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Similarities Between The Great Gatsby And Willy Loman

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Many people are driven by the desire to be successful. However, most do not become obsessed with their goals and let it take control over their lives. For Jay Gatsby in The Great Gatsby, by F. Scott Fitzgerald, and Willy Loman in Death of a Salesman, by Arthur Miller, the “...obsessive desire to succeed” creates major problems because what they perceive as successful is completely disillusioned (Brockett, 97). Both Gatsby and Willy are unable to achieve their dream because “...psychological realism has replaced external realism” (Brockett, 98). Their sole focus on the dream creates conflicts in the other aspects of their lives.
The young Jay Gatsby represents a character who sets reasonable goals for himself and at first is only preoccupied
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He has already acquired all the material things he could ever possibly desire, so the only thing he has left to strive for is Daisy. Gatsby’s refusal to accept that Daisy has moved on from him shows how he cannot process the emotional pain he is feeling, resulting in him living in the past. The only thing Gatsby desires at this point is to repeat the past, which he firmly believes can happen. When he is told that one cannot repeat the past he responds with “...Why of course you can!” (Fitzgerald, 110). This proves that Gatsby is unable to live in the present, which is the major cause of why he is never able to reach his goal of total success. Gatsby tries to fill this void he has in life by throwing parties to attract Daisy to him. He unsuccessfully attempts to make these superficial and material things replace the love he feels for Daisy, because he knows that she will never reciprocate the love he has for…show more content…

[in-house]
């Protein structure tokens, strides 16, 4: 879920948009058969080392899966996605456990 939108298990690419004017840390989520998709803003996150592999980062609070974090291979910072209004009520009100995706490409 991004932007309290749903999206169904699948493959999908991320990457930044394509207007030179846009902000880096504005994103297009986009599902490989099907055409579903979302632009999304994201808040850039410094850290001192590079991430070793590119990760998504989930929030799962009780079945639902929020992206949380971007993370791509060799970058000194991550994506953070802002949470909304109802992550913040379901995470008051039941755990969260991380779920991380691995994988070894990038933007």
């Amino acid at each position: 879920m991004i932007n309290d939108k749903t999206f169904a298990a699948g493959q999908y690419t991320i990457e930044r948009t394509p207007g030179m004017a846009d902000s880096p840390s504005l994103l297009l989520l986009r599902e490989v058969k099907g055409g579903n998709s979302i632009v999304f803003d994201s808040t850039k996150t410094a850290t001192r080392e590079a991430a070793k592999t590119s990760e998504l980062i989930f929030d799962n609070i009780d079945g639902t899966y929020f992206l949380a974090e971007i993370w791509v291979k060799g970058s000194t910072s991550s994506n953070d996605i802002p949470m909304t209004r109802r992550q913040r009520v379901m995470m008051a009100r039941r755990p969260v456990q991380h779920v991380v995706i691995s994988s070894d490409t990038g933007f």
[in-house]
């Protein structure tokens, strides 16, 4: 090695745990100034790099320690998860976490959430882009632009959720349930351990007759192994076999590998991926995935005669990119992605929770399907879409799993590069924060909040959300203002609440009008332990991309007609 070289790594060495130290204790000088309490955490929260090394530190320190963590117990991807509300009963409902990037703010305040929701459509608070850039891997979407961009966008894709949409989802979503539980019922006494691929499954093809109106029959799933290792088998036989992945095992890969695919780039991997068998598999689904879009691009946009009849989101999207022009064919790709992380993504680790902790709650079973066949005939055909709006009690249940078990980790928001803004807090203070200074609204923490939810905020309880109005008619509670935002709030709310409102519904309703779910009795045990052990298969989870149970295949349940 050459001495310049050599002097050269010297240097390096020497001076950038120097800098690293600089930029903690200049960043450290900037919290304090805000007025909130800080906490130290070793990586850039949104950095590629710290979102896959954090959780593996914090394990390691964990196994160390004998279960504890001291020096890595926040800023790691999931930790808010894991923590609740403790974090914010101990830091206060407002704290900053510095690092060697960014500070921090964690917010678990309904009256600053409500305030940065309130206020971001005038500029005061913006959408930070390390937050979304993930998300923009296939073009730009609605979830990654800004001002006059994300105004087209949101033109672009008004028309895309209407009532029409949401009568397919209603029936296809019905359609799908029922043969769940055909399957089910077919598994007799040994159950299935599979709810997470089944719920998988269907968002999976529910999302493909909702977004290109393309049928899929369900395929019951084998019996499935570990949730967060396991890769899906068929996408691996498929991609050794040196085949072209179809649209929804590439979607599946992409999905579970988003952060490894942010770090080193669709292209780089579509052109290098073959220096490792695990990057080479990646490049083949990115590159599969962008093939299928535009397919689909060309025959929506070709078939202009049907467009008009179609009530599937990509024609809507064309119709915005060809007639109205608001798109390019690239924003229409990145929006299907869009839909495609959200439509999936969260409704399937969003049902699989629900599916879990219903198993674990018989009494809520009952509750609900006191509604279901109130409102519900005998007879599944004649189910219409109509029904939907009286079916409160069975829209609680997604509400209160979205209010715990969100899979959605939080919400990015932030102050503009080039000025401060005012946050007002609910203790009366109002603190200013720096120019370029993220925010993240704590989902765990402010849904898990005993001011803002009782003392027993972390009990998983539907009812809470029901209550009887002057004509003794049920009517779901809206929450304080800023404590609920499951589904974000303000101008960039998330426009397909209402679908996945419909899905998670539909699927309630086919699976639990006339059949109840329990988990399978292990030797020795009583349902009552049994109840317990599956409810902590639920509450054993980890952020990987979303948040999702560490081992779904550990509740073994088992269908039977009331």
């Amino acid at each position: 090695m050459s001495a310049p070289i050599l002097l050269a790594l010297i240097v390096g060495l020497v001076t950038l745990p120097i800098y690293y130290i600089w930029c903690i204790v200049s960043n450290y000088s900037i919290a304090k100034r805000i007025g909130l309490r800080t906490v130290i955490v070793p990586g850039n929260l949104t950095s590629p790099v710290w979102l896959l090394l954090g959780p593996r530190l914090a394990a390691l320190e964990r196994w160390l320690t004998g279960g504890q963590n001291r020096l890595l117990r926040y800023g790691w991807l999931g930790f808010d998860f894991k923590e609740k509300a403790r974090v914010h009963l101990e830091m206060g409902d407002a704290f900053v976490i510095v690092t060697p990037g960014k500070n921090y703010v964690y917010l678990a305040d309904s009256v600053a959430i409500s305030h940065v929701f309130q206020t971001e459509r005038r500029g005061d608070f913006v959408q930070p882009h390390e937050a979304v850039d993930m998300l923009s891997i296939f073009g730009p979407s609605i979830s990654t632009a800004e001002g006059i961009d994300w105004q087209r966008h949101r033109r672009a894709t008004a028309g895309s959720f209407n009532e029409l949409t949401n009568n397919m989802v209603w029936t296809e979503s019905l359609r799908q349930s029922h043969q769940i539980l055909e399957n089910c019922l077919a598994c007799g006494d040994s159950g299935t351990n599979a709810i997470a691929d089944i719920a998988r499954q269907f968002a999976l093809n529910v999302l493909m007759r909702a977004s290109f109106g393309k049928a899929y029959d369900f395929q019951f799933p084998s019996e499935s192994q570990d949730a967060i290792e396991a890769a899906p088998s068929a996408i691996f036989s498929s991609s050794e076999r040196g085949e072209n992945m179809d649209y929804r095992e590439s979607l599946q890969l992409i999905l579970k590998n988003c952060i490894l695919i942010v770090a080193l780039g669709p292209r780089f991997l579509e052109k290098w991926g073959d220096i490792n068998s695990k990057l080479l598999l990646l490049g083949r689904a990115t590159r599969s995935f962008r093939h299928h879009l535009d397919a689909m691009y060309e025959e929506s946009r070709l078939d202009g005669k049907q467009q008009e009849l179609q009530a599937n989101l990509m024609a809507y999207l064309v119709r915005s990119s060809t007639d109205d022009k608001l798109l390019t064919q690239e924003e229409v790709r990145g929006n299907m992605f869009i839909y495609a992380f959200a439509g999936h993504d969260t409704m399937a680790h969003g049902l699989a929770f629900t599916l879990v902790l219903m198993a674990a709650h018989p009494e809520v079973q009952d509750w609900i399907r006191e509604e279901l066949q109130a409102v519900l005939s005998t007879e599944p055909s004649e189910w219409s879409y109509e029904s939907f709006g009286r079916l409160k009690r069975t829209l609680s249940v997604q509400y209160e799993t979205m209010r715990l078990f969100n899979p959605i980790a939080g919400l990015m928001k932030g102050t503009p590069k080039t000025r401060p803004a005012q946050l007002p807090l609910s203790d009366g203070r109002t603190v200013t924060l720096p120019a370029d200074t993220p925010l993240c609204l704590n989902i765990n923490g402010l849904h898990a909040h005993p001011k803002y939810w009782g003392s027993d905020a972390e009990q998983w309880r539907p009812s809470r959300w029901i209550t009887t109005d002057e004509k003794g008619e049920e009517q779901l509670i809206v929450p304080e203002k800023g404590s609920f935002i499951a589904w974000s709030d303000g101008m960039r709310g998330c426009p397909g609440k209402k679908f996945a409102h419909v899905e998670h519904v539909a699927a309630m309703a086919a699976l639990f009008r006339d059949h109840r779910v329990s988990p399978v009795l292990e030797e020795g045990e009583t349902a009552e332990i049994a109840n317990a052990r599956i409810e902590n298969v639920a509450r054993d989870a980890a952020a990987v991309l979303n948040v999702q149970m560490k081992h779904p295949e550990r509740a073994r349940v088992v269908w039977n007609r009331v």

His preoccupation with success has made him “ ...[lie] to both himself and to others out of a desire to believe that he is a success” (Brockett, 98). Willy dreams of being successful and leaving behind the legacy of a great businessman, but this unhealthy obsession actually causes the demise of his mental state and lack of success in fulfilling his dream. Right before he dies, Biff, Willy’s son, talks about “...what a ridiculous lie my whole life has been” (Miller, 81). Willy finally realizes that Biff has been trying to achieve actual happiness with his own life. Willy has always believed financial success is tied to happiness, but Biff finally breaks through to him that he could have been happy this whole time if he would have focused on his family life instead of his work. Willy becomes aware that he has been the only thing stopping his success because he has developed this illusion about his life, instead of accepting the reality of his failure in his business and his family.
Overall, Gatsby and Willy represent two characters obsessed by the desire to succeed. However, they experience difficulty in reaching their dreams in the form of psychological immobility due to their attempts at reliving the past. Both characters find it emotionally easier to relive past experiences because they are not happy with the current situation of their life. Due to their preoccupation with the past, they
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